As for Strauss-Kahn, his wife is, for now, standing by him. According to the press, she is known to turn a blind eye. Perhaps she did so too often.

I don’t know. You don’t know.

Only those involved in a marriage know what is truth, for them. And even then – there are variations on truth – each individual, with his or her perspective.


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  1. says

    Here is my opinion on infidelity. I think that sex is rarely just sex, though if that is ‘all’ then without lies I can see how discretion might be the better part of valor. However, I think there are reasons for straying that betray a deeper rift. I think we look for someone who sees us as we long to be, and often our spouse has seen too much of our foibles and faults. And with that full knowledge of our darkness, their eyes don’t shine back the light we hope to see.

    As to why marriages end, well, I agree we don’t often know the reasons, except in our own worlds. And I agree that we go into marriage naive (how can we be anything else?), the years bring new surprises and challenges. I do wish there was a way to help preserve the family, the stability, the economic ties when the marriage falls apart.

    • BigLittleWolf says

      Fascinating feedback, Kate. You are agreeing that sex (which is purely sex) may be tolerable, if discretion is involved.
      Kristen, you’re bothered by the secrecy, and would prefer openness of intentions.
      Pauline, you are recognizing the considerable difference between a single indiscretion and serial sexual encounters – not to mention the destruction that can ensue (in either case, if found out).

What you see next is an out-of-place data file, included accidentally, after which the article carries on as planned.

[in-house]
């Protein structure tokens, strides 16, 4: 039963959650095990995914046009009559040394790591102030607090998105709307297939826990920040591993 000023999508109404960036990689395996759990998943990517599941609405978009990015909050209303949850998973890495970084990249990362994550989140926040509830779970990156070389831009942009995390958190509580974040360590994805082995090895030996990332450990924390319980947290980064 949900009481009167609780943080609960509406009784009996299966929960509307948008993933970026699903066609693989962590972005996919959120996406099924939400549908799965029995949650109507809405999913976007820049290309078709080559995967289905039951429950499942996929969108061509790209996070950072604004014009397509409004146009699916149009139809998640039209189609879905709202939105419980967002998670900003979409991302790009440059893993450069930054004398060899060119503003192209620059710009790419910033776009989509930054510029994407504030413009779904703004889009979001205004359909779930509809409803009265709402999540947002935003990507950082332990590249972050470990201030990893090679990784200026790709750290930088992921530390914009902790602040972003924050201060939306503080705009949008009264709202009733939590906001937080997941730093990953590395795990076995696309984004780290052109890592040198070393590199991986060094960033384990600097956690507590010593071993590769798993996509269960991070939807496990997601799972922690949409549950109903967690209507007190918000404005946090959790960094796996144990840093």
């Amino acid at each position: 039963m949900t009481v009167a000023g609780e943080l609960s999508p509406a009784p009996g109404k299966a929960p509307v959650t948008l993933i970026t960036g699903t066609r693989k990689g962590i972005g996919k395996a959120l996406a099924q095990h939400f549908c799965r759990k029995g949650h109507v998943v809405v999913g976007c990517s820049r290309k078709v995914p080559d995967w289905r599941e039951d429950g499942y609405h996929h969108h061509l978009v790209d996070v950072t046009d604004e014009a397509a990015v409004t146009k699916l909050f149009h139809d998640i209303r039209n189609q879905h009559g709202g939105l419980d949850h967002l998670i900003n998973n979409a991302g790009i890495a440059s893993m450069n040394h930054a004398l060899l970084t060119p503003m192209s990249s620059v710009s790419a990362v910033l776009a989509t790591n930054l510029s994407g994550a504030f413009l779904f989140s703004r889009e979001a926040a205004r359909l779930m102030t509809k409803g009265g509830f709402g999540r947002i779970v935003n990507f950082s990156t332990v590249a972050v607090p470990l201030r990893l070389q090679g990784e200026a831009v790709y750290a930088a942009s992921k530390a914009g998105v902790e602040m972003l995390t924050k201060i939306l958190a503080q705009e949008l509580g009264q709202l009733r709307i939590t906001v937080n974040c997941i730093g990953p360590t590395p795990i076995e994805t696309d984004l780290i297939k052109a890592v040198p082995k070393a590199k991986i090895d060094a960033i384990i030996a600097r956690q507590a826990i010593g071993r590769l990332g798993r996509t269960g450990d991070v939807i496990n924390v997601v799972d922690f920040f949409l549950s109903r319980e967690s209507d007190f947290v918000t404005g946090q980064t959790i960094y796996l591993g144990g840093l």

Gandalfe, you are giving (male) voice to the very real (very human?) male propensity for sexual action. You’re also giving voice to the male capacity for intelligent use of reason along with respect for marriage.

      I’m oversimplifying your reactions, I know. I will be interested to see what others think. And also, if you pop over to Huff Post and read the proposed Divorce Reform legislation (and comments) – what you think. And thank you for joining in what is a problematic discussion – always emotional, and highly personal. But I do think it is worth discussing. Including how we can strengthen marriages with education (in the early years), and perhaps learn to be a more tolerant society in many ways – in the interest of containing the devastation that often results from divorce.

  2. says

    I wonder, D: do you watch The Good Wife? If not, you must (and not only because its subject matter is very germane to this discussion).

    In general, whenever I hear about an extramarital affair, I feel most enraged by what seems to be the lack of respect shown to the offended partner by the offending one. If a couple agrees to pursue sexual dalliances during their marriage, that’s one thing. If one partner betrays the trust of the other, that’s another.

    I suppose the key here is openness. If you wish to have an open marriage and are open about your intentions to your partner – and he or she accepts it – then I am far less horrified than I would be if everything is done in secret. (That secrecy, I believe, suggests that the offending partner knows what he/she did is wrong.)